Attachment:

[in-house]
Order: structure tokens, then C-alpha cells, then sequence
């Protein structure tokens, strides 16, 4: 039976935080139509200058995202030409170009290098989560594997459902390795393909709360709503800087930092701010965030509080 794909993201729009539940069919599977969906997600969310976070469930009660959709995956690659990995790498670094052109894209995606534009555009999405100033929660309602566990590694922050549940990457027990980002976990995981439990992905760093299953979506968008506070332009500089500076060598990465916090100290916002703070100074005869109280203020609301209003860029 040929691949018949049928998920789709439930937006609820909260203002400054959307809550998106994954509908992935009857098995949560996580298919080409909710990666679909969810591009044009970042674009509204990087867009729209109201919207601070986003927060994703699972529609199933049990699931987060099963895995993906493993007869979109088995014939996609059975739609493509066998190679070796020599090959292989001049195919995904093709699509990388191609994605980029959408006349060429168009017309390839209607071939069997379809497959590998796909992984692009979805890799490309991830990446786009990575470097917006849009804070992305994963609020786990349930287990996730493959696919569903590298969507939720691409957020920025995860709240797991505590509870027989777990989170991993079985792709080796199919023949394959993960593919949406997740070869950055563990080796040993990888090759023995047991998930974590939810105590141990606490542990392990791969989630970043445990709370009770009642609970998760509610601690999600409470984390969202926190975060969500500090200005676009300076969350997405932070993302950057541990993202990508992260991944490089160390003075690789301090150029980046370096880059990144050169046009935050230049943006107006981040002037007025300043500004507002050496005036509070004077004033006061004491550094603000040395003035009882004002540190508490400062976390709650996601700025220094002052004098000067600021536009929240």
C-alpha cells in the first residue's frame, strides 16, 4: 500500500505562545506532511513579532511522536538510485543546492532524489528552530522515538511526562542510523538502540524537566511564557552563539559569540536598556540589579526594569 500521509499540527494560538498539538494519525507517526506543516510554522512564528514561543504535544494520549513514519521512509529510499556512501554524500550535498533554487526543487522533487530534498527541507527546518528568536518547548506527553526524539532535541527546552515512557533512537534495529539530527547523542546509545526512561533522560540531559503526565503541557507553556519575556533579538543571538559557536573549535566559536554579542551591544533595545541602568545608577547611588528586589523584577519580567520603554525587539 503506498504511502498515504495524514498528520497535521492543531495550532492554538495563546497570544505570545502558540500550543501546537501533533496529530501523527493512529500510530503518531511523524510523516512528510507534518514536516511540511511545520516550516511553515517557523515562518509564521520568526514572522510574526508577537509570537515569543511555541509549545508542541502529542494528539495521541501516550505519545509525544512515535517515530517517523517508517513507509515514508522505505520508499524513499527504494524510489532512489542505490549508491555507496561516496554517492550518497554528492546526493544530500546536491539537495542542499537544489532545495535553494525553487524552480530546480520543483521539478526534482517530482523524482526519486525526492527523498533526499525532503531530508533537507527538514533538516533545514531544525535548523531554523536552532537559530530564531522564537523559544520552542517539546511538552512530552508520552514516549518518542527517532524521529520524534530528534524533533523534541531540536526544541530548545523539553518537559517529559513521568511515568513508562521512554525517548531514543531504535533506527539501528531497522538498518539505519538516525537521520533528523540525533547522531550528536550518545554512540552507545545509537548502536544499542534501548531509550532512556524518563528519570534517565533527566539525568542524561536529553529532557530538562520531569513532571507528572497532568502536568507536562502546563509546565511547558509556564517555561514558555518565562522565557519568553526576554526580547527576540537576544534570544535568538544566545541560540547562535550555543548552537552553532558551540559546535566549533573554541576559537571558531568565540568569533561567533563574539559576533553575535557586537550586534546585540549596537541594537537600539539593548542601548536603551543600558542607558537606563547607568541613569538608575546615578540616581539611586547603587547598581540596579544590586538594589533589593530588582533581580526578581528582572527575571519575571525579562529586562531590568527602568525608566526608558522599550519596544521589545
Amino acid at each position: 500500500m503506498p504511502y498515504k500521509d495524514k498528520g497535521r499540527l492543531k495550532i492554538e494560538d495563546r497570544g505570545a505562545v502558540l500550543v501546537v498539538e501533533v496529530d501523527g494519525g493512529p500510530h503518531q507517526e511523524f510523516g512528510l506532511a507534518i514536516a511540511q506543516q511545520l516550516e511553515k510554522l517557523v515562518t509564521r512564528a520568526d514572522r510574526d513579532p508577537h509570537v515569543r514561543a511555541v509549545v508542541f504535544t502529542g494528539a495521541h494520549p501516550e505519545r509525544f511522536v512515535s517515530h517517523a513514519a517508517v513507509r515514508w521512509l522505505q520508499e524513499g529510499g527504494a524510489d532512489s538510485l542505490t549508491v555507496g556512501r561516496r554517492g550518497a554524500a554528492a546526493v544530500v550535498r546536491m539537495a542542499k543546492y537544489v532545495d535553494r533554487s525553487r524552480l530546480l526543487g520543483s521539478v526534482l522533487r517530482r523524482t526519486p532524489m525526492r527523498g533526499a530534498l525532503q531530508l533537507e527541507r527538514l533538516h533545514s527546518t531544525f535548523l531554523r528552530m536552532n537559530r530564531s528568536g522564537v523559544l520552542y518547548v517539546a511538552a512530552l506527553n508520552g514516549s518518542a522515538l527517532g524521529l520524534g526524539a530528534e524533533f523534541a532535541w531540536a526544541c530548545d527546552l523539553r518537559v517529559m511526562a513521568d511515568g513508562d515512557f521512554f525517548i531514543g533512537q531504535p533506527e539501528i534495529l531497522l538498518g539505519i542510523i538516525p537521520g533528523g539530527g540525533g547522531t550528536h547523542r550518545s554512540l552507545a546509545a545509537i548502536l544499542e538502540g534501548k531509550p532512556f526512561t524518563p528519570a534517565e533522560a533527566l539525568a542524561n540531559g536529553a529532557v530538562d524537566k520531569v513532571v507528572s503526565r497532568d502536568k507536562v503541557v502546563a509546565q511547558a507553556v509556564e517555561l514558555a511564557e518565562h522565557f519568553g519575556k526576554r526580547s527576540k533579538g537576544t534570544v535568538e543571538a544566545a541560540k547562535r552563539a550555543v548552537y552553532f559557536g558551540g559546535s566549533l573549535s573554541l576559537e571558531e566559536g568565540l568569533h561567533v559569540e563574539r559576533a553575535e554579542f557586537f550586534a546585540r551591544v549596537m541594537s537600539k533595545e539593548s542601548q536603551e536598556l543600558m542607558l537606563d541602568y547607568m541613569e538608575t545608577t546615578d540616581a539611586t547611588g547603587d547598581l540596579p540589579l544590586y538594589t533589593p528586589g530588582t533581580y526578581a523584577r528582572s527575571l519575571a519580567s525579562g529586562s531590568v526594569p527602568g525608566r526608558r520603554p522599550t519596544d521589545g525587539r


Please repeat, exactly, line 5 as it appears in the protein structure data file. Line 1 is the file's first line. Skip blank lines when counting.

Amino acid at each position: 500500500m503506498p504511502y498515504k500521509d495524514k498528520g497535521r499540527l492543531k495550532i492554538e494560538d495563546r497570544g505570545a505562545v502558540l500550543v501546537v498539538e501533533v496529530d501523527g494519525g493512529p500510530h503518531q507517526e511523524f510523516g512528510l506532511a507534518i514536516a511540511q506543516q511545520l516550516e511553515k510554522l517557523v515562518t509564521r512564528a520568526d514572522r510574526d513579532p508577537h509570537v515569543r514561543a511555541v509549545v508542541f504535544t502529542g494528539a495521541h494520549p501516550e505519545r509525544f511522536v512515535s517515530h517517523a513514519a517508517v513507509r515514508w521512509l522505505q520508499e524513499g529510499g527504494a524510489d532512489s538510485l542505490t549508491v555507496g556512501r561516496r554517492g550518497a554524500a554528492a546526493v544530500v550535498r546536491m539537495a542542499k543546492y537544489v532545495d535553494r533554487s525553487r524552480l530546480l526543487g520543483s521539478v526534482l522533487r517530482r523524482t526519486p532524489m525526492r527523498g533526499a530534498l525532503q531530508l533537507e527541507r527538514l533538516h533545514s527546518t531544525f535548523l531554523r528552530m536552532n537559530r530564531s528568536g522564537v523559544l520552542y518547548v517539546a511538552a512530552l506527553n508520552g514516549s518518542a522515538l527517532g524521529l520524534g526524539a530528534e524533533f523534541a532535541w531540536a526544541c530548545d527546552l523539553r518537559v517529559m511526562a513521568d511515568g513508562d515512557f521512554f525517548i531514543g533512537q531504535p533506527e539501528i534495529l531497522l538498518g539505519i542510523i538516525p537521520g533528523g539530527g540525533g547522531t550528536h547523542r550518545s554512540l552507545a546509545a545509537i548502536l544499542e538502540g534501548k531509550p532512556f526512561t524518563p528519570a534517565e533522560a533527566l539525568a542524561n540531559g536529553a529532557v530538562d524537566k520531569v513532571v507528572s503526565r497532568d502536568k507536562v503541557v502546563a509546565q511547558a507553556v509556564e517555561l514558555a511564557e518565562h522565557f519568553g519575556k526576554r526580547s527576540k533579538g537576544t534570544v535568538e543571538a544566545a541560540k547562535r552563539a550555543v548552537y552553532f559557536g558551540g559546535s566549533l573549535s573554541l576559537e571558531e566559536g568565540l568569533h561567533v559569540e563574539r559576533a553575535e554579542f557586537f550586534a546585540r551591544v549596537m541594537s537600539k533595545e539593548s542601548q536603551e536598556l543600558m542607558l537606563d541602568y547607568m541613569e538608575t545608577t546615578d540616581a539611586t547611588g547603587d547598581l540596579p540589579l544590586y538594589t533589593p528586589g530588582t533581580y526578581a523584577r528582572s527575571l519575571a519580567s525579562g529586562s531590568v526594569p527602568g525608566r526608558r520603554p522599550t519596544d521589545g525587539r